# Scenario 3: Unmet Demand Calculation when Assigned Resources are Partially Allocated

In the following example, Project C requires senior java engineers for four months from October 2011 through January 2012 from US Pool. Staffing requirements are three FTEs for October 2011 through November 2011, tapering off to one FTE for December 2011, and 1/2 FTE for January 2012.

Barbara Getty is a senior java engineer who has 75% of her time allocated from October 2011 through January 2012 to Project C. She is not planning to take any vacation during that time.

Figure B-5. Allocation Detail for Project C in FTEs View shows the allocation detail for Project C in FTEs view.

Figure B-5. Allocation Detail for Project C in FTEs View

Figure B-6. Allocation Detail for Project C in Hours View shows the allocation detail for Project C in hours view.

Figure B-6. Allocation Detail for Project C in Hours View

Table B-5. Example Unmet Demand Calculations for Project C lists the forecasts, assignments, and unmet demand calculations for Project C in FTEs and hours views.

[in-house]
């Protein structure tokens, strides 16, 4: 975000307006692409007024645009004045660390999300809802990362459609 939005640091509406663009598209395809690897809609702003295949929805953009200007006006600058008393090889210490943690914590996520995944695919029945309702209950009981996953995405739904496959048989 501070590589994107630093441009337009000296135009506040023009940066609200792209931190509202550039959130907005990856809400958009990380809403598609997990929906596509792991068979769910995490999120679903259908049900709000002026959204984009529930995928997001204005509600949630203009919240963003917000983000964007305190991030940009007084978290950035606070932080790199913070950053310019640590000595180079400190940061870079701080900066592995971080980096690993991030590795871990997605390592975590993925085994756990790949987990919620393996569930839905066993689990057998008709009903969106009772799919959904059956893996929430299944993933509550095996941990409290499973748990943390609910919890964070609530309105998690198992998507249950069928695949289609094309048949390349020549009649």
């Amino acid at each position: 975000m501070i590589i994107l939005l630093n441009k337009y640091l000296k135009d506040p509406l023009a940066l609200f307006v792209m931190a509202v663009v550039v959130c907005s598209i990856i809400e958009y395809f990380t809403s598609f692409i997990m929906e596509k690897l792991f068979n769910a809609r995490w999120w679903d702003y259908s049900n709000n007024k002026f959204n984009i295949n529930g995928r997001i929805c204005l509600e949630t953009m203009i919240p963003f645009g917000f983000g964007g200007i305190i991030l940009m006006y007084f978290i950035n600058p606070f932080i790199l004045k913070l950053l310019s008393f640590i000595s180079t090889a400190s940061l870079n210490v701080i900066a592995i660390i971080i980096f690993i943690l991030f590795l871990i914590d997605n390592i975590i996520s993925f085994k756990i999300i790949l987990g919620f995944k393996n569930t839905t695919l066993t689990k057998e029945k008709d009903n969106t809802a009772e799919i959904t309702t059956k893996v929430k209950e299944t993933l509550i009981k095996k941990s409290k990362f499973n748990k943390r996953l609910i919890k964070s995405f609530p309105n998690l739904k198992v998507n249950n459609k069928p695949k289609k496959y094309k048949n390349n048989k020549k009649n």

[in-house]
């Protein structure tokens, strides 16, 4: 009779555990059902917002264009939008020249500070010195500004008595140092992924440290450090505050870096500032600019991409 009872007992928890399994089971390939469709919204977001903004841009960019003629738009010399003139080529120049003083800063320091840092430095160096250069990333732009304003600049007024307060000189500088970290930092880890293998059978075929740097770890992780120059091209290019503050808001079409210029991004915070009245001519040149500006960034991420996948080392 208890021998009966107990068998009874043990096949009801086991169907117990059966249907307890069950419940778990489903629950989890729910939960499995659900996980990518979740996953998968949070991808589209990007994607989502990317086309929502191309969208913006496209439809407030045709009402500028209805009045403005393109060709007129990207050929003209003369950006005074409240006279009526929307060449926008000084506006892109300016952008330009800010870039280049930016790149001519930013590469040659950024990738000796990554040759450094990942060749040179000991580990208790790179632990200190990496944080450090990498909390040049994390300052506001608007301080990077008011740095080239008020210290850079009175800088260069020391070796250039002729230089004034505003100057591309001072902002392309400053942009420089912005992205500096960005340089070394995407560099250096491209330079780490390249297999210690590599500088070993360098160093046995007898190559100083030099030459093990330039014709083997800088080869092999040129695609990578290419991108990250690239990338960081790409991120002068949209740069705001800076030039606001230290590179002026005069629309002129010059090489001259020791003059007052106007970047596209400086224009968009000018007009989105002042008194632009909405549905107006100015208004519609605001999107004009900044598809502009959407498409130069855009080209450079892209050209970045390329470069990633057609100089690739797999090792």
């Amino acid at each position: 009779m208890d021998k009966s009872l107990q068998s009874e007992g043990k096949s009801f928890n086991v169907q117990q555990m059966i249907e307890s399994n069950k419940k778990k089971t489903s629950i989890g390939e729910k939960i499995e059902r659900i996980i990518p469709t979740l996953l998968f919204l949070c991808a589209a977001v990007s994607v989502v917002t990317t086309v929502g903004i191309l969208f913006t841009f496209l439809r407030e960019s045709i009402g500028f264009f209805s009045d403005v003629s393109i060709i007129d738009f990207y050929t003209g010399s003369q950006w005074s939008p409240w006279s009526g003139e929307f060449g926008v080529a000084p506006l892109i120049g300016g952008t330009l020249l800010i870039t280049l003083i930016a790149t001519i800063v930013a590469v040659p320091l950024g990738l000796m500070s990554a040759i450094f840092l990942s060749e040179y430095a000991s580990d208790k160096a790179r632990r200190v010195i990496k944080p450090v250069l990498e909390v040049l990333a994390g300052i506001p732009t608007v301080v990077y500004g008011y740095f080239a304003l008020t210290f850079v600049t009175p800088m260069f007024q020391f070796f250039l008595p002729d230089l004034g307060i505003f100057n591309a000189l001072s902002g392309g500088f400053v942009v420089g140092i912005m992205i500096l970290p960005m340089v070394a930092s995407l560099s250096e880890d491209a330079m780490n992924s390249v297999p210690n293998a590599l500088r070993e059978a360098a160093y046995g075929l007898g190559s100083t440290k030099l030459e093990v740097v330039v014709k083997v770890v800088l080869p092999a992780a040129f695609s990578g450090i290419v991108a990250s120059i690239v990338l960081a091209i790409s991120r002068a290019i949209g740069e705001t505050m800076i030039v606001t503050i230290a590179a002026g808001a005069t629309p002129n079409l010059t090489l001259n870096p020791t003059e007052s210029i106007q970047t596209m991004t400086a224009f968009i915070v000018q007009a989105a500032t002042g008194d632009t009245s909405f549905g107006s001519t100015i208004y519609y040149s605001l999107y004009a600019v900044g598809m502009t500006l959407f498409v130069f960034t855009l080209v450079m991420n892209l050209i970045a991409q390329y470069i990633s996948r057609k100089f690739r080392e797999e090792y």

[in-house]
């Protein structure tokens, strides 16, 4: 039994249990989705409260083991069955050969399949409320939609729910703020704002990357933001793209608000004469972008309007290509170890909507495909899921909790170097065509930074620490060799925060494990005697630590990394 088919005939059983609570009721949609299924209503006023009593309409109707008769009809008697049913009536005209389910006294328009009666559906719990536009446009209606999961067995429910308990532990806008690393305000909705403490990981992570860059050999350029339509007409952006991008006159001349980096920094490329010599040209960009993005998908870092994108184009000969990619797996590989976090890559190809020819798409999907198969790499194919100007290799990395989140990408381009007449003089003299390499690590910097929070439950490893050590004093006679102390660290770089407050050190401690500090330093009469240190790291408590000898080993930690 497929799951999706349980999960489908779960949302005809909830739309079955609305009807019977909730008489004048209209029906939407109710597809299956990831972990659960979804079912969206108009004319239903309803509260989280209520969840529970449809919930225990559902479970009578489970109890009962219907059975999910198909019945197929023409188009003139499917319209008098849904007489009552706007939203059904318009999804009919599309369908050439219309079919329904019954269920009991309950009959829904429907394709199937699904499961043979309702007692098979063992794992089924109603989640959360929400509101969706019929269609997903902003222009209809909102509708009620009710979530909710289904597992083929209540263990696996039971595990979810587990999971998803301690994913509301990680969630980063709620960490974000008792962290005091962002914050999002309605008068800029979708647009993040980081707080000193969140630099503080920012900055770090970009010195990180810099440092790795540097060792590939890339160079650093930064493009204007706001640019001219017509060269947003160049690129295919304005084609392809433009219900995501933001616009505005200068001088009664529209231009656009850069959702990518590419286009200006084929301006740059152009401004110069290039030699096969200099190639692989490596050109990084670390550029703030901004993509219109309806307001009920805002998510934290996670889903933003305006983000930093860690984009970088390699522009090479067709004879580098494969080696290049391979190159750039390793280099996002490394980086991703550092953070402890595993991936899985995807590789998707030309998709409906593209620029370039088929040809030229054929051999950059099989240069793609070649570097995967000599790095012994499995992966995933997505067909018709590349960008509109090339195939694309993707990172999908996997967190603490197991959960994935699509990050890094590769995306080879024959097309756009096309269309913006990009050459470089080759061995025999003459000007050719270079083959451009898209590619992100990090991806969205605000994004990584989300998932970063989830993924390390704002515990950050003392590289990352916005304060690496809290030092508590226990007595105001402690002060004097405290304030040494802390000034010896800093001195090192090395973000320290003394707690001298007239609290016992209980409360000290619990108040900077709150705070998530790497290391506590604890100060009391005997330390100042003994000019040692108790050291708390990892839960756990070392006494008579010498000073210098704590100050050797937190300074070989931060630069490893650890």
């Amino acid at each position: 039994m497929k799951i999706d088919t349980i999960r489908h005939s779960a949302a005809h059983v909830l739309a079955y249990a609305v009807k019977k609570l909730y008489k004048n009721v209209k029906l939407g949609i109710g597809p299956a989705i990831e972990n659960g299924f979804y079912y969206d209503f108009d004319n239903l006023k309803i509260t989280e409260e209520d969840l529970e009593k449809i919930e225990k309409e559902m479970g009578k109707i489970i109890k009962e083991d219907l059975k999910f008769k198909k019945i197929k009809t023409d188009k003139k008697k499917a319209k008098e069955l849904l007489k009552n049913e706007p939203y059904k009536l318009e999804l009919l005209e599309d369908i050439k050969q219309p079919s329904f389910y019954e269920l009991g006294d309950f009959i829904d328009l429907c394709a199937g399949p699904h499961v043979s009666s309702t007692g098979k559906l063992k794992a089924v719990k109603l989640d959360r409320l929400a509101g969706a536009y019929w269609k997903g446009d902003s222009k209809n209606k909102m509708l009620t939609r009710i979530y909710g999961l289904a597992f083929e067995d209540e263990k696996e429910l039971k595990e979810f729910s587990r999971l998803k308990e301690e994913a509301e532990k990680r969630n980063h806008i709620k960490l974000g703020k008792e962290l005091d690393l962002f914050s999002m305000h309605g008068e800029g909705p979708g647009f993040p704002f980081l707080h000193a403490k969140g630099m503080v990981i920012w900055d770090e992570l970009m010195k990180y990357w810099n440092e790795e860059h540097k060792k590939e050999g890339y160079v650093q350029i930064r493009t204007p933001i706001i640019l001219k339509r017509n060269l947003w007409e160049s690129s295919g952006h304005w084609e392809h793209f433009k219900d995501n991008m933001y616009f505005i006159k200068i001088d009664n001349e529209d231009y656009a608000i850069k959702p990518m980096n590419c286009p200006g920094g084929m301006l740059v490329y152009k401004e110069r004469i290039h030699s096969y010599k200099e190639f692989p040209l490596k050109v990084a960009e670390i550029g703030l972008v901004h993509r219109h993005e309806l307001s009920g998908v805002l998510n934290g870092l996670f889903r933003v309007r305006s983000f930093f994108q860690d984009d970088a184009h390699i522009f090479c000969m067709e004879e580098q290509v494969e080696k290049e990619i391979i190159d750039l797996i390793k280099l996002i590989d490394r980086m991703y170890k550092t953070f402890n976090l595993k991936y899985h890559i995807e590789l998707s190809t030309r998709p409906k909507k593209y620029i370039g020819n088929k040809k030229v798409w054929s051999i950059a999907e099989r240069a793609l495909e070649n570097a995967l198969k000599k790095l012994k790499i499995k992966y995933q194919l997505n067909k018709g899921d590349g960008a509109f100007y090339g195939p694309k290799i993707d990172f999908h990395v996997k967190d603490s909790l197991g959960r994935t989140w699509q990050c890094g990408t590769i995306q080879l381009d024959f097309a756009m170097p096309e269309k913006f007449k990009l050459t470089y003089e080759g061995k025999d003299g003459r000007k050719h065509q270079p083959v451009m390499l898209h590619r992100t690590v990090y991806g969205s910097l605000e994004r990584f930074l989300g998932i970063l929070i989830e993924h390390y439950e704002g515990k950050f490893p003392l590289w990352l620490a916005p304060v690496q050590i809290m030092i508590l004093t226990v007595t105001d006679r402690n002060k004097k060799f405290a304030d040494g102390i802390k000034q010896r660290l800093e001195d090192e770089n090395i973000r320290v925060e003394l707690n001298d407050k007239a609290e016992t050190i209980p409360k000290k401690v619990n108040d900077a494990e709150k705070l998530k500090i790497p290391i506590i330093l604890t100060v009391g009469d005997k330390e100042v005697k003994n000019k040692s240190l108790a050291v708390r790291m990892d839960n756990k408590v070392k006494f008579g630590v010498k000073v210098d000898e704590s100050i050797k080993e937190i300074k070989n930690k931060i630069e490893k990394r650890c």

Table B-5. Example Unmet Demand Calculations for Project C
Oct. 2011 Nov. 2011 Dec. 2011 Jan. 2012
FTEs Hours FTEs Hours FTEs Hours FTEs Hours
Forecast: Senior Java Engineer 3.00 8*21*3=504.0 3.00 8*21*3=504.0 1.00 8*22*1=176.0 0.50 8*21*.5=84.0
Barbara Getty 0.75 8*21*.75=126.0 0.75 8*21*.75=126.0 0.75 8*22*.75=132.0 0.75 8*21*.75=126.0
Unmet Demand 2.25 504.0-126.0=378.0 1.00-0.52=0.48 504.0-126.0=378.0 0.25 176.0-132.0=44.0 (0.25) (42.0)

Assignment hours = working hours per day in resource calendar * (working days per month in resource calendar - personal leaving days) * percentage of allocation